For those of you not staying on for the internship program this summer, let me just state, this is the beginning – the beginning of a long-term commitment to being a force for good. And it is the beginning of the next chapter of your lives back in your home countries, where you will be not asking what your country can do for you, but what you can do for your country.
The responsibility of being a Mandela Washington Fellow carries with it a huge burden to succeed. I know about that burden coming from a segregated background, where you can’t fail. I’m putting the burden on you. You cannot fail. Your burden is to succeed. It also means that you have to choose the high road. You have to choose what is right as you move forward. That responsibility extends to serving as role models for the youth of your country, sharing your experiences with them, and sharing your skills and expertise to create a multiplier effect across the region.
And let me be clear, Africa has undeniable challenges in terms of good governance, rule of law, and citizen empowerment. One of the speakers on the first day said all we hear about is the bad news of Africa. We need to do more to hear about the good news. And certainly, you are about that good news. But we cannot ignore the bad news, because you live it every single day. When the YALI Fellows were here in 2014, we were all engrossed about the impact of Ebola in West Africa. In 2015, it was the crisis in Burundi that is still slowly burning.
Today, South Sudan is very much on our minds as those brave and strong people continue to suffer from the threat of renewed fighting. I know we have 15 South Sudanese Fellows in this room right now. I want to tell them — to tell you — that the United States is dedicated to working with the international community to find a peaceful solution and a way forward for the people of South Sudan. So I ask all of you to stay connected with our brothers and sisters from South Sudan. Pray for their courage and their strength to face the challenges that confront them and their families over the next few years.
But let’s face it. While we remain involved, ultimately the leadership and the people of South Sudan will determine its fate. And that is true across the continent of Africa. Your families and friends and fellow citizens deserve stability and they deserve the opportunity to live their lives with dignity, free from fear and turmoil.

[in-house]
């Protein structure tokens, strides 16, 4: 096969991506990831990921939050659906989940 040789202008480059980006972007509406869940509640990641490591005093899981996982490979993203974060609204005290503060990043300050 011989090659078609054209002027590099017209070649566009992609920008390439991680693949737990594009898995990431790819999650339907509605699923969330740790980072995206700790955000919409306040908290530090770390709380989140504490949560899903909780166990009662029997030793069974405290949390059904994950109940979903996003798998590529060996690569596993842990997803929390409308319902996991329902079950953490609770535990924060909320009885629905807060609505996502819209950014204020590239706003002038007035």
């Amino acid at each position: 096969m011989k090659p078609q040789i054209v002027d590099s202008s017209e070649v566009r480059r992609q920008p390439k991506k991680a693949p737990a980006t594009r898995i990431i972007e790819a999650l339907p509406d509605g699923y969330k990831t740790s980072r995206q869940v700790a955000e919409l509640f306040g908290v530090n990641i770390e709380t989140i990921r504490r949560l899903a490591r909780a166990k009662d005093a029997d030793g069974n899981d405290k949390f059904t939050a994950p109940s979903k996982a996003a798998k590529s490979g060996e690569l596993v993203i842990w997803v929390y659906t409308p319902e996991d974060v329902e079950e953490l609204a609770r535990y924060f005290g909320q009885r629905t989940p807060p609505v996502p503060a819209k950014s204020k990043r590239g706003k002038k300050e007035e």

You, the 2016 Mandela Washington Fellows, were selected because of your talent; you were selected because of your potential; and you were selected because of your commitment to public service. Because you are blessed with special gifts – please don’t ignore that. Because of those special gifts, you have special responsibilities. And in my view, that responsibility is to build a better future for your country and for Africa.
I know no country is perfect, including my own. You have been here during an incredible time in the U.S. You have witnessed polarizing times in the United States this summer. I’m referring to the issue of well-publicized and tragic police killings of African-American men, and the tragic killings of dedicated police officers. Americans have different views on these tragedies, and different perceptions and assumptions that align with race.
I experience this issue personally. I have a son – of course he is black. I have a nephew, who is a police officer. Both are young black men who I worry about every single day. But I can tell you this because I think it is important for you to understand that all people continue to struggle. To build a more perfect union, we have to continue to work together. And that more perfect union, we are all working in the United States to build. And I think it was important for you to see that we are not a perfect society, but we work constantly to pursue perfection. We work constantly to address issues. And we have confidence in the future of our own country.
Martin Luther King once said, “The arc of the moral universe is long, but it bends toward justice.” Sometimes it seems like it is not bending quickly enough, but let me be clear – it is bending. And through YALI, through this fellowship, I hope we can continue to understand each other’s struggles and make sure that we all have better futures together. I am totally confident that we will achieve this in the United States and on the continent of Africa because of young people like yourselves, both in the U.S. and in Africa.